Library filed under Energy Policy from UK

Negative pricing will be a ‘big feature’ in net zero transition as UK sees 15 periods in 2020 so far

“Transitioning to a zero carbon grid and increasing the penetration of intermittent, renewable generation means that conditions on the grid can become more volatile." ...But this boom in wind has also meant that constraint management is becoming increasingly challenging and expensive. In the first six weeks of 2020, National Grid made £55.7 million worth of payments for constraint management, almost half of the total of £130 million paid in 2019. 
21 Feb 2020

Green energy: why wind power will never be the answer

The focus shifted to offshore wind farms, and the new Contracts for Difference scheme for their subsidy. A kind of reverse auction, it encouraged operators to put in unfeasibly low bids for the prices at which offshore wind farms would generate. While many have heralded the apparently huge drop in offshore costs, no wind farms have actually begun operating at this rate. Industry experts doubt they ever will, suspecting the low offers were a ruse to lock out competition and then blackmail the government on pain of bankruptcy if the price is not raised. The days where developers saw a prospective wind farm as a licence to print money while policymakers extolled wind energy as clean, green and free are long gone.
25 Aug 2019

Is the UK's clean energy transition stumbling?

Since 2015 there has been a steady erosion of this policy framework: energy efficiency spending has been cut, the cheapest forms of renewables have been locked out of the CfD auctions, support for small scale renewables has been slashed, and plans for renewable heat, new nuclear, and CCS have edged forward at the most glacial of paces.  
8 Nov 2018

Windfarms paid £5M a day to turn off turbines

More than 60 wind farms – most in Scotland – were compensated on October 8. The payouts topped the previous high of £3.4million, sparking fresh criticism of the Scottish Government’s ‘green’ agenda. In very windy conditions, the National Grid cannot cope with the extra energy turbines produce, so firms get ‘constraint payments’ to temporarily shut them down.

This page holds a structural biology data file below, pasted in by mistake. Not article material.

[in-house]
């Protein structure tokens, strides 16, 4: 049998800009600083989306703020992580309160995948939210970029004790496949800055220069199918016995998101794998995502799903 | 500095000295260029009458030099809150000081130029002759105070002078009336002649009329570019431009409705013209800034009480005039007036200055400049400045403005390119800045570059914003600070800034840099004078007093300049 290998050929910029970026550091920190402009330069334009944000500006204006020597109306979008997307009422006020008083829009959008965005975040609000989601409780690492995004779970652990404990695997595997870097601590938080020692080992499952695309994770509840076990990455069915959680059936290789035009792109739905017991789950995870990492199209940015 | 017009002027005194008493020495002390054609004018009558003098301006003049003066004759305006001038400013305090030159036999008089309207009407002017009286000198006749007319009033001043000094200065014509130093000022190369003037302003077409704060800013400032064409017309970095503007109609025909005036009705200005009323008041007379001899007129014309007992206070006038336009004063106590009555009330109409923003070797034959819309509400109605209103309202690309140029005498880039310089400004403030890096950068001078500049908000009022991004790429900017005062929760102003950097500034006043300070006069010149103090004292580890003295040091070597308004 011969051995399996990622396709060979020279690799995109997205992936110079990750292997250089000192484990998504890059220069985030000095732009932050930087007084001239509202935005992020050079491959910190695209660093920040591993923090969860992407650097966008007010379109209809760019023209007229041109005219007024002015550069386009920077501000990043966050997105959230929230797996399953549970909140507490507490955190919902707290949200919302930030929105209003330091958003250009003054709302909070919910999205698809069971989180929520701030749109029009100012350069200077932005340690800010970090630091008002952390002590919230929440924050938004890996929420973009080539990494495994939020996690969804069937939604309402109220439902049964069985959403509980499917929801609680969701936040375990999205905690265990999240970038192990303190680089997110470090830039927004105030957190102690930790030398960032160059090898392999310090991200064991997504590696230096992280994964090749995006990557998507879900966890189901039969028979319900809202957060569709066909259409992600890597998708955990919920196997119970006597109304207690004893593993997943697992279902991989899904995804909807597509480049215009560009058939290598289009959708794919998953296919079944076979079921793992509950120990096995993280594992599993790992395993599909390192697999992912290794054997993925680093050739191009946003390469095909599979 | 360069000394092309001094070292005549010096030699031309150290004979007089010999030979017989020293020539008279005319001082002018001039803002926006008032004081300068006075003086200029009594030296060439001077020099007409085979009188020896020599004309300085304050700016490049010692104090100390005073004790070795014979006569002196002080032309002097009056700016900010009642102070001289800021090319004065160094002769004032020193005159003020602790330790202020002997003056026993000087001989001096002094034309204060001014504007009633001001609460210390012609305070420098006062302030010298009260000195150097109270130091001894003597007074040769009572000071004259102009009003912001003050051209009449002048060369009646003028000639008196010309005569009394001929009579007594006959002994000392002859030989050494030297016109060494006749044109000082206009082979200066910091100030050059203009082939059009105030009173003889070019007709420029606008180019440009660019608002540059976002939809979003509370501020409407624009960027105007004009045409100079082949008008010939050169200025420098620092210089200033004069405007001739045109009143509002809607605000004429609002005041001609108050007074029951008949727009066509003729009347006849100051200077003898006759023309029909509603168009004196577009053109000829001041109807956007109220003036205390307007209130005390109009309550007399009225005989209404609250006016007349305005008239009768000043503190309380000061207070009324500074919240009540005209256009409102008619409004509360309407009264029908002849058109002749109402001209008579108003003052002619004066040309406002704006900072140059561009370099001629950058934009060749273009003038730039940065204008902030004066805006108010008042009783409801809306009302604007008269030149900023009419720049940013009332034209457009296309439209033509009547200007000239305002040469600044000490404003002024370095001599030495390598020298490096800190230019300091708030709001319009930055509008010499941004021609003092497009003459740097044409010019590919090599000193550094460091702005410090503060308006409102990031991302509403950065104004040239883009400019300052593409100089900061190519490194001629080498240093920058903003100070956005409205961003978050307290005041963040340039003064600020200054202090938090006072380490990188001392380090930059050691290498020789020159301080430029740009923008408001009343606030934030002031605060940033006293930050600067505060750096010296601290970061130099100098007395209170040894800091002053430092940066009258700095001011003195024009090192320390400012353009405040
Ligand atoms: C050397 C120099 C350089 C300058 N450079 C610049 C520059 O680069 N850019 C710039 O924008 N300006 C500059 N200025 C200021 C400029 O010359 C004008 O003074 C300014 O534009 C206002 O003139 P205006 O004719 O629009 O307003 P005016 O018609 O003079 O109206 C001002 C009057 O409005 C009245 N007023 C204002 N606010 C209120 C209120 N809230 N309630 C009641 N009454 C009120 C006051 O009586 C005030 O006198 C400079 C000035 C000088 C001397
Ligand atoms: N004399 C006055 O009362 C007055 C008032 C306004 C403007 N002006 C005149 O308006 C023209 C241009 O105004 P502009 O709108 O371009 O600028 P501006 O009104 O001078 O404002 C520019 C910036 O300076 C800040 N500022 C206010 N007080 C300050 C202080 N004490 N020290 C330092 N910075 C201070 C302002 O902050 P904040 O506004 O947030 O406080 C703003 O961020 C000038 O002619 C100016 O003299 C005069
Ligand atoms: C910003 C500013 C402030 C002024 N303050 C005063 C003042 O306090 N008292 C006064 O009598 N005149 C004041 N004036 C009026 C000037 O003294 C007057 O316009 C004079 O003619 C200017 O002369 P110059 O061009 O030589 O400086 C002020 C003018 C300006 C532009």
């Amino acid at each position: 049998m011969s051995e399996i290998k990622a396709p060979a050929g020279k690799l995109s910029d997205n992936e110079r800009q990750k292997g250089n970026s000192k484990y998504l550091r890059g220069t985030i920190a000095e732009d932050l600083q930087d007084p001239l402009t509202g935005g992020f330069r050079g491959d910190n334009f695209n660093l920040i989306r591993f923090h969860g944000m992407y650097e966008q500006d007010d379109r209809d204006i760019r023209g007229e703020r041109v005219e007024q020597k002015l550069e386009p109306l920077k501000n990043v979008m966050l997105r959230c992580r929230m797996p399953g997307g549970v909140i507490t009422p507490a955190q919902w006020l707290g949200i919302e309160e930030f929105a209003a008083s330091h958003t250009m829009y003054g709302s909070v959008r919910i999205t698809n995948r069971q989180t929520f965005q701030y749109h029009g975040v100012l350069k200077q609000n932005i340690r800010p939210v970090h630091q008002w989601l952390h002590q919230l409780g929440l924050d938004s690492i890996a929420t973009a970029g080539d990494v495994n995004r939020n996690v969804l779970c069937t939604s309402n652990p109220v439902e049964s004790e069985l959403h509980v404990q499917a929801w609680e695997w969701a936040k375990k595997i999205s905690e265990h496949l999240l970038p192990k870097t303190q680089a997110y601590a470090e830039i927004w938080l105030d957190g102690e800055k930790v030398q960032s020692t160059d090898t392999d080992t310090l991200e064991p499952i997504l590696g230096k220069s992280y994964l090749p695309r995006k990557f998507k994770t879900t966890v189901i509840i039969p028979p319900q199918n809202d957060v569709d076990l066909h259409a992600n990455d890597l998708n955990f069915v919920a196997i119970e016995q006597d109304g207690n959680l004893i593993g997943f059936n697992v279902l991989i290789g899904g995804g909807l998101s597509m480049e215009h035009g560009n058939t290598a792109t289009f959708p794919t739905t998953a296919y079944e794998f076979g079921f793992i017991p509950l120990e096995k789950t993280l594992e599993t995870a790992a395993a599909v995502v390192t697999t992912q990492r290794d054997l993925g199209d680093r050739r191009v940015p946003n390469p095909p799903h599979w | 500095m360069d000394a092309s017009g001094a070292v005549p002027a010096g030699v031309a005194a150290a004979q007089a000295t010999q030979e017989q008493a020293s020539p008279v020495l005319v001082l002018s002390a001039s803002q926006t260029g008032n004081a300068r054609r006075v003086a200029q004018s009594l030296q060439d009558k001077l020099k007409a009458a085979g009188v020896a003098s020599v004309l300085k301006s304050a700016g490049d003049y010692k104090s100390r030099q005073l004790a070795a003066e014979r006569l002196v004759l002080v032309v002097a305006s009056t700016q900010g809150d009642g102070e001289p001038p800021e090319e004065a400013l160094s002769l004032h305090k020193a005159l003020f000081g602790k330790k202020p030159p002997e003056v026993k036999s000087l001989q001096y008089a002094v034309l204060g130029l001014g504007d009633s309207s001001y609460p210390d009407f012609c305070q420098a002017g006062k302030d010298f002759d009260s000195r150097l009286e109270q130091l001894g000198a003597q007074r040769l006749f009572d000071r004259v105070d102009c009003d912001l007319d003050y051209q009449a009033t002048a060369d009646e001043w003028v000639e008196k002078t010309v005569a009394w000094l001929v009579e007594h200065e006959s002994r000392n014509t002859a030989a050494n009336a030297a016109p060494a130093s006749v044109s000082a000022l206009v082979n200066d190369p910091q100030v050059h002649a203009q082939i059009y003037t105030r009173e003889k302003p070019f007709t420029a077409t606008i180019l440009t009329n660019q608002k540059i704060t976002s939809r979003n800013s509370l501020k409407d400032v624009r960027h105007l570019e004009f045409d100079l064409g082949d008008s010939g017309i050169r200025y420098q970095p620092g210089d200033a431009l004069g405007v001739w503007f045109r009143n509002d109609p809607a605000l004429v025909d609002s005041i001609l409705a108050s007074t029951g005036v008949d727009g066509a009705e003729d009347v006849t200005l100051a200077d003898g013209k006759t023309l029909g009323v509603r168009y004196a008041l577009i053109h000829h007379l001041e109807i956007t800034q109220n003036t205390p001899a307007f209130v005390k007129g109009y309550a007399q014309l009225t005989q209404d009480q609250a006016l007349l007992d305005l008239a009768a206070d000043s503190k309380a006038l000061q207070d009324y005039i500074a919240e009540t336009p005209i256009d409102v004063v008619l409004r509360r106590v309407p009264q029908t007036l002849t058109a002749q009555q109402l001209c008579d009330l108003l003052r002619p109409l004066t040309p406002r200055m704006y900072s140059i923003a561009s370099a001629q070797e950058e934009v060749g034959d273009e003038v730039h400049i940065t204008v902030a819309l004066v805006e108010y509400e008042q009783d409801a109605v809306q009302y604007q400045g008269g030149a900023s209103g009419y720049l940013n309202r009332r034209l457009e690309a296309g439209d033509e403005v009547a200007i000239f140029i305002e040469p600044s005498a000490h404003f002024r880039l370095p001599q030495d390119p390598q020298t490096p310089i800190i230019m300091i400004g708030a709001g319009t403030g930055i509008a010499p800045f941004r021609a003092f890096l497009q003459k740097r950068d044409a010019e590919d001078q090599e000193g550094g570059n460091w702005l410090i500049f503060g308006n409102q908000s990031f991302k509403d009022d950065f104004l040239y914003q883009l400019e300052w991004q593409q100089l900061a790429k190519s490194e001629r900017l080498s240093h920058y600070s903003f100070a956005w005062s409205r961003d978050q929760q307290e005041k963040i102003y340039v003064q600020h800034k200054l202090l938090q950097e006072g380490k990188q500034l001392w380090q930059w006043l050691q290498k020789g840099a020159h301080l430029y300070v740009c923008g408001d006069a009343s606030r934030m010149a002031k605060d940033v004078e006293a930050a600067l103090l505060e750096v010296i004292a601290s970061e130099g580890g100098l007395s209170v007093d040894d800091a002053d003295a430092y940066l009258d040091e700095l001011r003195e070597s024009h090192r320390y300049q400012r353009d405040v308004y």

29 Oct 2018

Control for Low Carbon Levies

Control_for_low_carbon_levies_web_thumb The United Kingdom has has  taken steps to reduce the financial burden of supporting renewable energy in the country. The Government introduced its new Low Carbon Levies (LCL) framework which was designed to control the cost of supporting low carbon electricity paid by consumers on their electric bills. The plan addresses the costs of the 'Contracts for Difference' (CFD), the 'Renewable Obligation' (RO) and the 'Feed in Tariff Scheme' (FiTs). The government asserted that it will monitor the total cost of these programs and, "Until the total burden of these costs is forecast to fall in real terms over a sustained period, the Control will not allow for new low carbon electricity levies to be introduced.  Based on the current forecast, ...this will rule out new levy spend until 2025." The portion of the Government document is provided below. The full report can be accessed by clicking the links on this page.  
23 Nov 2017

The Scottish wind-power racket

Wind farm owners in Scotland are making out like bandits; Since 2010, we’ve paid £328m to wind farms not to generate - most of them in Scotland; Westminster must stop Holyrood from consenting new wind farms and extensions.
10 Aug 2017

Government 'preparing to scrap EU’s green energy targets after Brexit’

Former Environment Secretary and Tory MP Owen Paterson told The Daily Telegraph he would be “very happy” to see the back of the green energy directive. He added: “It's distorting the whole energy market. It's like the Sheriff of Nottingham – it transfers money from my poorest constituents to my wealthiest constituents who are putting up pointless wind turbines heavily subsidised.”
15 Apr 2017

Ruth Davidson launches Rural Manifesto with windfarm pledge

The Tories – who are currently vying for second place in the polls with Labour – have committed themselves to giving communities the “right to decide” on windfarm developments in their area. Massive wind schemes throughout the north and north-east of Scotland have sparked a widespread backlash from local residents, concerned that turbines are damaging rural landscapes and hurting tourism.
1 Apr 2016

http://www.windaction.org/posts?location=UK&topic=Energy+Policy
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